“Expenditures rose by 4.4 percent, reflecting an increase in spending on goods and services related to arrears the Government intends to clear. Wages and capital expenditures, on the other hand, fell in nominal terms.”

Acknowledging the strong tourism and related investment outlook, Moody’s nevertheless warned that dark clouds may be gathering in the medium to long-term due to projections of a slowdown in US economic growth that The Bahamas feeds off so heavily.

“We estimate the economy expanded by about 2 percent in 2018 in real terms,” the rating agency said. “Growth has been driven by the tourism sector and foreign investments that have fuelled construction.

“Tourist arrivals by air increased by 13.8 percent in 2018 after contracting 0.8 percent in 2017. International passenger departures from the Nassau airport were the highest since 2012. Air arrivals in New Providence increased by 18.8 percent between January and September 2018, with the Baha Mar hotel being fully operational.”

Turning to FDI projects, Moody’s flagged Disney’s Lighthouse Point project, which is expected to bring up to 1m cruise passengers to Eleuthera annually, together with Carnival’s proposed $100m cruise port for Grand Bahama and Sir Franklyn Wilson’s $400m Jack’s Bay development.

“The Government expects the project to attract $350-$400m in investments and 540,000-1m visitors to Eleuthera annually,” the rating agency said of Disney. “On the same island, construction has started for the development of Jack’s Bay, which is expected to attract $400m in investments.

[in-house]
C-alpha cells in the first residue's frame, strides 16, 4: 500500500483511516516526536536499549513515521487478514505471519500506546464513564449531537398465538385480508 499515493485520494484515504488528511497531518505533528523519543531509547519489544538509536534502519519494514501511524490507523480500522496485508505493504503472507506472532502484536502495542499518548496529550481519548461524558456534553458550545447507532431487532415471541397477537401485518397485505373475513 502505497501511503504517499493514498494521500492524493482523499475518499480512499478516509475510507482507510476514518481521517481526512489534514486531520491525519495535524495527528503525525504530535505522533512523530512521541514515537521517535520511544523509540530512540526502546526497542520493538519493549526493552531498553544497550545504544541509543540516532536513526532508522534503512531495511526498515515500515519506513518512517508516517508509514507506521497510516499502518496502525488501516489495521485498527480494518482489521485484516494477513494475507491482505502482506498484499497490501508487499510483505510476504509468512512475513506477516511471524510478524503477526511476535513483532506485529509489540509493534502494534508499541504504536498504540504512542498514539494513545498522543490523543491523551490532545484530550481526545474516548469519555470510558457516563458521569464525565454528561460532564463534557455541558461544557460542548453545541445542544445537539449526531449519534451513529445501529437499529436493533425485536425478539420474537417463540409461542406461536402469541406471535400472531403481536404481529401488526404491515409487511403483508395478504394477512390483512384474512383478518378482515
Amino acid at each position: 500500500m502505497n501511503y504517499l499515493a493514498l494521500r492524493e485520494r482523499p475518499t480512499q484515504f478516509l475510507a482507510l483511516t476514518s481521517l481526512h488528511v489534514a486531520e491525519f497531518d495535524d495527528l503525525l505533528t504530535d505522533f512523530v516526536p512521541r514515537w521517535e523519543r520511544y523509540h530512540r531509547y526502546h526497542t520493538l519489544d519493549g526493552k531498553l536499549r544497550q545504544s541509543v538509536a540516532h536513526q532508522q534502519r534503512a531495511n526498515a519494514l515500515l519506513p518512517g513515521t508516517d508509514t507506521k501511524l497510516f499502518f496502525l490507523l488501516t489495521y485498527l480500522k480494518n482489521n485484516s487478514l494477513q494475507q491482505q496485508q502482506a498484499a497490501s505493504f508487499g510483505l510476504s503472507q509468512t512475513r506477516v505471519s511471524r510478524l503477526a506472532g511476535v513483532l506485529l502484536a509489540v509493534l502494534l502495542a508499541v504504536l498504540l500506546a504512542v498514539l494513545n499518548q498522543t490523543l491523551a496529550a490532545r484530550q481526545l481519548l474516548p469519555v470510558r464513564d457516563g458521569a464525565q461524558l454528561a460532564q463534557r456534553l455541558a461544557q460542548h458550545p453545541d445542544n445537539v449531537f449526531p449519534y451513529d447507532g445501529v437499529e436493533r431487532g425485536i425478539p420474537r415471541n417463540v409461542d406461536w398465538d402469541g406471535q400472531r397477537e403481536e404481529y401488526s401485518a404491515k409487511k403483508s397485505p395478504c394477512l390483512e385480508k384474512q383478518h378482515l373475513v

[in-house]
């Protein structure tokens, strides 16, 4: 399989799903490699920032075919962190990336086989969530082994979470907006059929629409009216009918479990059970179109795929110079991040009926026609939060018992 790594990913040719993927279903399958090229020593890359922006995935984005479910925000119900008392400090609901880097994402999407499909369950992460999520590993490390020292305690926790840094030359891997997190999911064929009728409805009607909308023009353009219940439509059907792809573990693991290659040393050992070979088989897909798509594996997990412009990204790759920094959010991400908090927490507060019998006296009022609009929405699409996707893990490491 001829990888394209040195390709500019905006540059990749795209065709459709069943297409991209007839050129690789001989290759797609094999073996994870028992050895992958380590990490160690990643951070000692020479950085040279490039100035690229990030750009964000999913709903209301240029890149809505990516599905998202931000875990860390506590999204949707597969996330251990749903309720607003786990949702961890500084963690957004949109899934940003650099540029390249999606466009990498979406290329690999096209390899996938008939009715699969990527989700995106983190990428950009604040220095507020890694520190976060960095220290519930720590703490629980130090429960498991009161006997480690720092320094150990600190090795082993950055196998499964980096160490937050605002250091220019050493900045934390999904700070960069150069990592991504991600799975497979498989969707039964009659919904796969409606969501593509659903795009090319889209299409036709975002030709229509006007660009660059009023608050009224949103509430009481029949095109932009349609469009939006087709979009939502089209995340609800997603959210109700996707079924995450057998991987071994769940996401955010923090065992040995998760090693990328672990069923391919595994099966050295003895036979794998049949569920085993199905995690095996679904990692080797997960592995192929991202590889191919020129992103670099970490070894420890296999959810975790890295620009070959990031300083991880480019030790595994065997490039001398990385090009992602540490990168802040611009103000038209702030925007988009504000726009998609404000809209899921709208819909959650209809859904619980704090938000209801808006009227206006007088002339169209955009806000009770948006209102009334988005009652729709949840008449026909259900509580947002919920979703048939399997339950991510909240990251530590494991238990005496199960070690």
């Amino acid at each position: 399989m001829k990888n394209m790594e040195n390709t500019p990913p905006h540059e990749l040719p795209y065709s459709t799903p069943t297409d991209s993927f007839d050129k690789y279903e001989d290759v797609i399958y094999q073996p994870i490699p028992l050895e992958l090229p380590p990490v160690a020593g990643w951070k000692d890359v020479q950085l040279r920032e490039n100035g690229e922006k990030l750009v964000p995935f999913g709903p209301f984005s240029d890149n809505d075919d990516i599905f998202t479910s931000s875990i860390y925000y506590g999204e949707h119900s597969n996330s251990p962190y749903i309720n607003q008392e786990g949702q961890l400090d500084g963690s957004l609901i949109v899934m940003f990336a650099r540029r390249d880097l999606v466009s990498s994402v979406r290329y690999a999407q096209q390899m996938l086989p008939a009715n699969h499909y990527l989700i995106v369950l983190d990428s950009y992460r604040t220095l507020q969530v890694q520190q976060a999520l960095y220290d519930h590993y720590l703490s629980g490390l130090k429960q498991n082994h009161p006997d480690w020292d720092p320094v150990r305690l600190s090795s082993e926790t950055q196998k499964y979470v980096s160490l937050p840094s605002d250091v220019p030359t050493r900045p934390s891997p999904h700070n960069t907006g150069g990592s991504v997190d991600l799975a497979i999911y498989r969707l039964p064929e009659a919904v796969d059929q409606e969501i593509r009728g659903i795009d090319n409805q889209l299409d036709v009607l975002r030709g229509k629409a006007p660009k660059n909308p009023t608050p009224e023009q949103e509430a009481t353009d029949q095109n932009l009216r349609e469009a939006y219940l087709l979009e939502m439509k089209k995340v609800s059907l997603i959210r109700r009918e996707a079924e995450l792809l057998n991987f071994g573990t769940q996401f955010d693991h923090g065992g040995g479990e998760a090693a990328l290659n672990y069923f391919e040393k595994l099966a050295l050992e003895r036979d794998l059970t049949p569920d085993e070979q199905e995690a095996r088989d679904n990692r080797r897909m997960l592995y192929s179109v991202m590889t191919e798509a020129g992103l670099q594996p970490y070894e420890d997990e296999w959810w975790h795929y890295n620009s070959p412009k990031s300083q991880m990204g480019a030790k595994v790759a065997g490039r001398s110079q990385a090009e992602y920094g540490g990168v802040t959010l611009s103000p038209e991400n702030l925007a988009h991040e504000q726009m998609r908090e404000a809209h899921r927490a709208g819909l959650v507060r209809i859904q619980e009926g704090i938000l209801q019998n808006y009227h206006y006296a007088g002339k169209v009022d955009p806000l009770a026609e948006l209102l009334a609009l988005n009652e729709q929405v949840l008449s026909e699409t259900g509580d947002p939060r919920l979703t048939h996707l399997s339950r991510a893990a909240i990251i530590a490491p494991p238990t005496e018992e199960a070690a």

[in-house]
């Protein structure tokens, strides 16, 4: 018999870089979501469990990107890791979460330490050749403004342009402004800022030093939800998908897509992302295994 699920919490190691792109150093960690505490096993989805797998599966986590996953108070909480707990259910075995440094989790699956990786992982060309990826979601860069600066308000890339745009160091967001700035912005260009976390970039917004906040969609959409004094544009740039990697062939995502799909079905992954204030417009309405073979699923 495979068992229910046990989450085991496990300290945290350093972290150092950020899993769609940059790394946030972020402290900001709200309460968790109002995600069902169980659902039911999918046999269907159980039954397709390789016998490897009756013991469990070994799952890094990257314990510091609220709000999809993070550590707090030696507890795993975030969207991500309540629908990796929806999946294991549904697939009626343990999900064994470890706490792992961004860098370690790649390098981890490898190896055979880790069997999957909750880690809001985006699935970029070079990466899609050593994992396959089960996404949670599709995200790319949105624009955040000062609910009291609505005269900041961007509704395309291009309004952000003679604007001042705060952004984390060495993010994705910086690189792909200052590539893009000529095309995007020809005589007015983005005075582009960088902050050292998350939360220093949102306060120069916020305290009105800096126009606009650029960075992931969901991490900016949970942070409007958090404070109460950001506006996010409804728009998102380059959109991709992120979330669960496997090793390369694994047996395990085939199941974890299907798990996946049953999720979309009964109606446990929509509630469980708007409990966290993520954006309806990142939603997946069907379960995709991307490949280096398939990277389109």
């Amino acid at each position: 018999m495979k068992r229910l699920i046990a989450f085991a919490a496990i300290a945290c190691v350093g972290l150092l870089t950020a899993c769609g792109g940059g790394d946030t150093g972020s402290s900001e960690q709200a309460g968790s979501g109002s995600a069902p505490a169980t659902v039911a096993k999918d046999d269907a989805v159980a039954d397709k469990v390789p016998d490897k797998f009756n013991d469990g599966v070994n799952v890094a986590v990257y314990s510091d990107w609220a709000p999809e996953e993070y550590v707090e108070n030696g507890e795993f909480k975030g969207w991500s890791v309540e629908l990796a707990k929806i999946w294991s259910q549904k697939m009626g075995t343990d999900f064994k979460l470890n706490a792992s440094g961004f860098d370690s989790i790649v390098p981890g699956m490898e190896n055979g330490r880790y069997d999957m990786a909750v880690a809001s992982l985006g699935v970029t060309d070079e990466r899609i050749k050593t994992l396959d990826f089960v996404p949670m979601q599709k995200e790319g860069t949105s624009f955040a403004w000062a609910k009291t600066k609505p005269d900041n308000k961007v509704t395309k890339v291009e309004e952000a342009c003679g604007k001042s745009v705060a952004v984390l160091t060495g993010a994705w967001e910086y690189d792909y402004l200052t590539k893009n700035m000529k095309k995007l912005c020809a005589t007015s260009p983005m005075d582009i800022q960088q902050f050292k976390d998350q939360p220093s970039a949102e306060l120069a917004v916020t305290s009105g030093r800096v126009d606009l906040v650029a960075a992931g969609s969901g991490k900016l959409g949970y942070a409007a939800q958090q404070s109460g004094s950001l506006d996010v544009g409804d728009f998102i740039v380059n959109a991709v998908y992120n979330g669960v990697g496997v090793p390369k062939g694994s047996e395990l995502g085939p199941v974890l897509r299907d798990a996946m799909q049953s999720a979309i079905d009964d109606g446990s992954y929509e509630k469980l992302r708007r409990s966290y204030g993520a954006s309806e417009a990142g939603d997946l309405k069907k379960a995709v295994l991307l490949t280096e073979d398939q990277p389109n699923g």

“In early February 2019, the Government announced the construction of a cruise port in east Grand Bahama, which will be operated by Carnival Cruise Line, a subsidiary of Carnival Corporation. The port is expected to be completed by 2021 and employ around 1,000 people.” The longer term outlook, though, appears mixed.

“Going forward, tourism and FDI will remain the main growth drivers, with the economy expanding by 1.8 percent and 1.6 percent in 2019 and 2020, respectively,” Moody’s said. “While the US economy’s strong performance has benefited The Bahamas’ tourism sector, the anticipated slowdown in US growth will likely weigh on The Bahamas’ economic outlook.

“However, this will be partially compensated by the development of the new tourism-related projects that will allow economic activity to remain close to its potential.”


TheMadHatter 5 years ago

Reduce spending? Moody's must not be paying attention; these clowns need to stop borrowing.


DWW 5 years ago

If they aren't careful this economy will completely implode in 6 months when the us goes into recession


DDK 5 years ago

"Careful" is not in their vocabulary! They prefer taxation to spending restraint. As Moody's indicates, they tax to cover their runaway borrowing and spending.


concerned799 5 years ago

For 1 million more visitors to Disney's Lighthouse beach port that is sure some slim to none pick up in economic growth that is being forecast. With all those extra visitors why not more optimism for the Bahamas? Or is the Bahamas take from these 1 million more cruise visitors basically just peanuts? And for what should have been a National Park to begin with? (Lighthouse Beach)


John 5 years ago

I see the economy really picking up after June and if the country has another booming winter season like this year there are chances the deficit target can not only be met but beaten. But watch what the Uss is doing with their travel advisories. The increase in VAT and the merciless hike in electricity bills really knocked the wind out the economy’s sail. Not only did these actions send some businesses over the financial cliff but it destroyed consumer confidence. A whole lot of it. And not only did Bahamians have a hard time making ends meet after the VAT and electricity increases and had to cut back on spending, but those who had a few dollars left say ‘Let we hold on to these to see what else they ger do.” Bahamians do not trust this government (or the last one and that translates into low consumer confidence and reduced spending.